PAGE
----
CS224N / Ling 237

Programming Assignment 2: Word Alignment Models and Maximum Entropy Classifiers

14 December 2018

Thad Hughes, Marius Meissner


1.Word Alignment Models


Our task for this part of the assignment was to create models that are capable of aligning words in pairs of sentences that are translations of one another. We explored several ways of doing this, ranging from simple relative frequencies of the words in training sentence pairs to models trained using EM to determine the most likely words in one language given a word from another language. Our final system which gave us the best results is a linear interpolation of these alignment models, with weights obtained by tuning on validation data.

1.2Code organization

All of our alignment models are implemented in classes that implement the WordAligner interface, which we extended to include training and tuning methods. The unsupervised training method takes a collection of sentence pairs, and the supervised tuning method is given a collection of sentence pairs along with gold-standard alignments with which parameters of the model can be tuned.

We created an abstract implementation of the WordAligner class called ScoringAligner that is able to create and manipulate alignments in which the alignment of each possible word pair in the sentence is scored with a floating point number, and only alignments that receive a high enough score are translated into the Boolean-style alignment presence required by the testing code.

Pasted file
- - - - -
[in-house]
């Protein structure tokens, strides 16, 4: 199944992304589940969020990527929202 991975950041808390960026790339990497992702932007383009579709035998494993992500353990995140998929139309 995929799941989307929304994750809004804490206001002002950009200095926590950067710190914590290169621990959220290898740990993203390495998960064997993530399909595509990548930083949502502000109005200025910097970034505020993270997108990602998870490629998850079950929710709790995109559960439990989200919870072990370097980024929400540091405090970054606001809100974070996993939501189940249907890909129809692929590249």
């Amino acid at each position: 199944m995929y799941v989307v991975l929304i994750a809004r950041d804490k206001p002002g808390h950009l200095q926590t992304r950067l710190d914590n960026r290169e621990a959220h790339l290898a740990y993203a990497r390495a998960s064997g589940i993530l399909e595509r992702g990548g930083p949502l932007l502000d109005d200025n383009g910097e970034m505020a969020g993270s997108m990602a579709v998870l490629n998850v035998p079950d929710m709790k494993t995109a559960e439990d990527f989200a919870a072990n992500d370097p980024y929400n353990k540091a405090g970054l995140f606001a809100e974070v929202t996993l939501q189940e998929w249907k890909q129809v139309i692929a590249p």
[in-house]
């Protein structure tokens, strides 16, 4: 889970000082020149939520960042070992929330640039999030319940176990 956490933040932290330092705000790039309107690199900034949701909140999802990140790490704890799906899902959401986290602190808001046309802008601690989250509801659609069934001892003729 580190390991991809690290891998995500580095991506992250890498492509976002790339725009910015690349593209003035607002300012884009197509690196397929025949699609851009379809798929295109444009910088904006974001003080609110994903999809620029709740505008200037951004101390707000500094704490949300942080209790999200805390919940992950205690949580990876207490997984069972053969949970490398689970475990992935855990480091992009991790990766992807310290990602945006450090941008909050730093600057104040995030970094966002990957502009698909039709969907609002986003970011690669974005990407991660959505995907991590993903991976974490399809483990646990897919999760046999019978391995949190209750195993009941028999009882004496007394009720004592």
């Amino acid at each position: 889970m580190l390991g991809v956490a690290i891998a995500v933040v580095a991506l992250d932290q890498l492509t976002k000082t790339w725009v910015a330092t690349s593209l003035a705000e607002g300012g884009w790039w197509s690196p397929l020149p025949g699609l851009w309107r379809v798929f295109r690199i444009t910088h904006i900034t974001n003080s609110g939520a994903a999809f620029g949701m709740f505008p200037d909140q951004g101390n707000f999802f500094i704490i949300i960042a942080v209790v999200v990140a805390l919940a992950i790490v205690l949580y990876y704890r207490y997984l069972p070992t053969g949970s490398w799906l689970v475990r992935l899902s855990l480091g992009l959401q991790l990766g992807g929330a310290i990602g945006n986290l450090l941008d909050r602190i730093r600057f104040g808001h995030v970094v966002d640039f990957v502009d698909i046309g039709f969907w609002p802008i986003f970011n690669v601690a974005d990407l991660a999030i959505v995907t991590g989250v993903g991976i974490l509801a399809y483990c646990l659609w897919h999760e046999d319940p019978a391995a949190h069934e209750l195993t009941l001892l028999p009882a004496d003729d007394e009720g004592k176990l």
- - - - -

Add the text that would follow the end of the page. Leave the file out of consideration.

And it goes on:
IBM Models 1 and 2 are implemented in their own classes. The EM algorithm is contained entirely in the Model 1 class, and the Model 2 class inherits from the Model 1 class and simply includes a distance from the diagonal when choosing whether to align word pairs.

1.2.1The Tree class

Instrumental in our efficient training was the Tree class, which we used instead of the Counter and CounterMap classes to represent sparse data. Each Tree node has a map in which children can be found, as well as a reference to some external data structure, such as alignment fractional counts or conditional probabilities.

The Tree gives us at least three distinct advantages over the CounterMap. First, once a node has been located in the tree (for example, to represent a conditional probability), several properties of that node can be accessed simultaneously without further lookups. In addition to lowering the number of lookups required to find data, storing the data in a single data-structure improves the memory-locality and thus cache performance of the code. Second, information, such as sums of fractional counts of child nodes, can be stored in the internal non-leaf nodes of the tree so that it doesn’t have to be calculated with another loop. Third, and perhaps most importantly, the result of an intermediate lookup can be held and re-used; for example, when using a nested loop over the words in two sentences, one can often avoid repeatedly looking up the word in the outer loop.